REMOVAL & INSTALLATION
See Figures 1, 2 and 3
- Loosen the lug nut on the wheel being worked on.
- Raise and safely support the vehicle. Remove the appropriate wheels.
- Remove the caliper guide pin bolts and remove the caliper/brake pad assembly. Do not disconnect the brake line. Support the caliper assembly by hanging it off of the steering knuckle or strut with a strong piece of wire to prevent strain on the brake hose.
- If necessary, spray some lubricant to aide in rotor removal.
- Remove the rotor from the hub assembly by pulling straight off wheel mounting studs.
- Inspect the brake rotor for the maximum allowable runout. Inspect the brake rotor for excessive lining deposits or corrosion. Resurface or replace the rotor if any of these conditions apply.
- Clean both sides of the brake rotor with a brake cleaning solvent. Install the brake rotor onto the hub assembly.
- Install the brake caliper. If installing a new rotor, compress the caliper piston back into the caliper bore to provide clearance for the rotor. It is good practice to remove some (one-third to one-half) of the brake fluid from the master cylinder reservoir to avoid fluid overflow as the piston pushed fluid back through the brake lines into the master cylinder and reservoir.
- Tighten the caliper guide pin bolts to 17 ft. lbs. (22 Nm).
- Install the wheels and hand-tighten the lug nuts.
- Lower the vehicle and tighten the lug nuts in a star pattern sequence to 95 ft. lbs. (129 Nm).
- Pump the brakes several times to seat the brake pads against the brake rotors before attempting to move the vehicle.
- Road test the vehicle to verify good brake performance.
See Figure 4
Whenever the brake calipers are removed, the brake pads are replaced, or any front axle work is performed to the vehicle, inspect the rotors for defects. The brake rotor is an extremely important component of the brake system. Cracks, large scratches or warpage can adversely affect the braking system, and at times, to the point of becoming very dangerous.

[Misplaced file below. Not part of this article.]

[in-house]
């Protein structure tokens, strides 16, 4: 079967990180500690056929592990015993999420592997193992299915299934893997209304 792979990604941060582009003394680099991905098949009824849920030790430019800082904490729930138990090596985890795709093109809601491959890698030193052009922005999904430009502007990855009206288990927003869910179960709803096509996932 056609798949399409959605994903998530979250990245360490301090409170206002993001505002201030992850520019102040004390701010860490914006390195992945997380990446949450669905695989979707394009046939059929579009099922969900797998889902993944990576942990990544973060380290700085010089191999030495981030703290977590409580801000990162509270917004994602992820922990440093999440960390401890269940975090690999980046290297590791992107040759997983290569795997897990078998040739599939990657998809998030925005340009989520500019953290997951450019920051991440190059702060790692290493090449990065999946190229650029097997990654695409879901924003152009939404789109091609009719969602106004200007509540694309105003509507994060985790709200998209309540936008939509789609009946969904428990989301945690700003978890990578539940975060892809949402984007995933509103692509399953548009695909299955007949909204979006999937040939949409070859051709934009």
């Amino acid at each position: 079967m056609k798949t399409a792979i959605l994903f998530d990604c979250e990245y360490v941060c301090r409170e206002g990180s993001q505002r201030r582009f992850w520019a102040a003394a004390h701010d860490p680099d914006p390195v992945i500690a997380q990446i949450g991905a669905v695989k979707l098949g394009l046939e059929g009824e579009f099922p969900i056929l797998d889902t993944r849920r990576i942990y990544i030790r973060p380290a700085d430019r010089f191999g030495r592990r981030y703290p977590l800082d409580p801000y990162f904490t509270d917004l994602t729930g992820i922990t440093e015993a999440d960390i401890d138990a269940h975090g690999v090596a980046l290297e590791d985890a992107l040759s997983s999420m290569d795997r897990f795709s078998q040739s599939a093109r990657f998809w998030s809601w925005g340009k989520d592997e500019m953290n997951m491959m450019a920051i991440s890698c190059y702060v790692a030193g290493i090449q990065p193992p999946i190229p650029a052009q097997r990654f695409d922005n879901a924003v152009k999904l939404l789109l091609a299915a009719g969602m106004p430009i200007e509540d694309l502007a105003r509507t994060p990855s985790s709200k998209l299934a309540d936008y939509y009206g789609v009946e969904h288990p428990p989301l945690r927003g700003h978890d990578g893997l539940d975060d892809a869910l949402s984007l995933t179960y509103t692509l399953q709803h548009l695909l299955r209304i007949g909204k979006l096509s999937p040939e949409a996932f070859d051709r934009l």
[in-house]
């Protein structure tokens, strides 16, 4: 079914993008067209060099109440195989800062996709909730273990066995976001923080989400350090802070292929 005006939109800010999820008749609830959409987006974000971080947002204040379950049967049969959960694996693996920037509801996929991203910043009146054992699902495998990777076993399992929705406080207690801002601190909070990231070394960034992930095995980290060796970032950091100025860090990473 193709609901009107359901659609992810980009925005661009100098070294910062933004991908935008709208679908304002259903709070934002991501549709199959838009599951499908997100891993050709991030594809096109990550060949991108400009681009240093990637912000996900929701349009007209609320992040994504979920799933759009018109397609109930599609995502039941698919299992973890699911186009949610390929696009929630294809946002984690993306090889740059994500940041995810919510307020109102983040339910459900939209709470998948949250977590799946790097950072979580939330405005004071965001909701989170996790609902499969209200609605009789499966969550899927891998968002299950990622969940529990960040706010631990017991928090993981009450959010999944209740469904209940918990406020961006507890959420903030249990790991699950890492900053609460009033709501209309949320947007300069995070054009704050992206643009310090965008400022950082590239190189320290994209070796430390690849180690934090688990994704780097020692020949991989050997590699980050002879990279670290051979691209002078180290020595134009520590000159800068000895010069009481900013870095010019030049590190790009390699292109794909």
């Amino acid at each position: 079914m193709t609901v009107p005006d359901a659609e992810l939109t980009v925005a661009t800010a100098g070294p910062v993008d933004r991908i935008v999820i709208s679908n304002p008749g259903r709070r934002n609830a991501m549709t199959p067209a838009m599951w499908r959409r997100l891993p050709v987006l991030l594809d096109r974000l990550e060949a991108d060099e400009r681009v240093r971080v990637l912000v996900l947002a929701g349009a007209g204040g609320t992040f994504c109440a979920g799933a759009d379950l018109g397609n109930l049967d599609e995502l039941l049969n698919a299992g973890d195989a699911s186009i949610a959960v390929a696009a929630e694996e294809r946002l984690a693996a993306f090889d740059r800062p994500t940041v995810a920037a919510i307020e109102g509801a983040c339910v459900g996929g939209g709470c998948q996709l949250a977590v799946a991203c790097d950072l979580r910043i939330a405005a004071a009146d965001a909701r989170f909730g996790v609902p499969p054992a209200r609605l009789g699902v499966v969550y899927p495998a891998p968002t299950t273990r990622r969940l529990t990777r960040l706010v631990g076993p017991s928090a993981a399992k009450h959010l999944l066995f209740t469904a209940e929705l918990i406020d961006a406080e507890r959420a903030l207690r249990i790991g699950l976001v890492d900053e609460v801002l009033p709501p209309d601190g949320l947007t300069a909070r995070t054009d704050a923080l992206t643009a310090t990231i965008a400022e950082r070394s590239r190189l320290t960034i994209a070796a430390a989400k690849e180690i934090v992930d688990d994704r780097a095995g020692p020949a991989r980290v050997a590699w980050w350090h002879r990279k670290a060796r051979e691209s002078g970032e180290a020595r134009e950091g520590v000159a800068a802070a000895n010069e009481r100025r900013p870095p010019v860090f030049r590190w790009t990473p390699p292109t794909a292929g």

Light scoring is acceptable. Heavy scoring or warping will necessitate refinishing or replacement of the disc. The brake disc must be replaced if cracks or burned marks are evident.
Check the thickness of the disc. Measure the thickness at 12 equally spaced points 1 in. (25mm) from the edge of the disc. If thickness varies more than 0.0005 in. (0.013mm) the disc should be refinished, provided equal amounts are out from each side and the thickness does not fall below 0.409 inch (10.4mm).
Check the run-out (warpage) of the disc. Total run-out of the disc installed on the car should not exceed 0.003 in. (0.08mm). The disc can be resurfaced to correct minor variations as long as equal amounts are cut from each side and the thickness is at least 0.409 inch (10.4mm) after resurfacing.
All brake discs or rotors have markings for MINIMUM allowable thickness cast on an unmachined surface or an alternate surface. Always use this specification as the minimum allowable thickness or refinishing limit. Refer to a local auto parts store or machine shop, if necessary, shop where brake disc or rotors are resurfaced.
If the brake disc or rotor needs to be replaced with a new part, the protective coating on the braking surface of the rotor must be removed with an appropriate solvent before installing the rotor to the vehicle.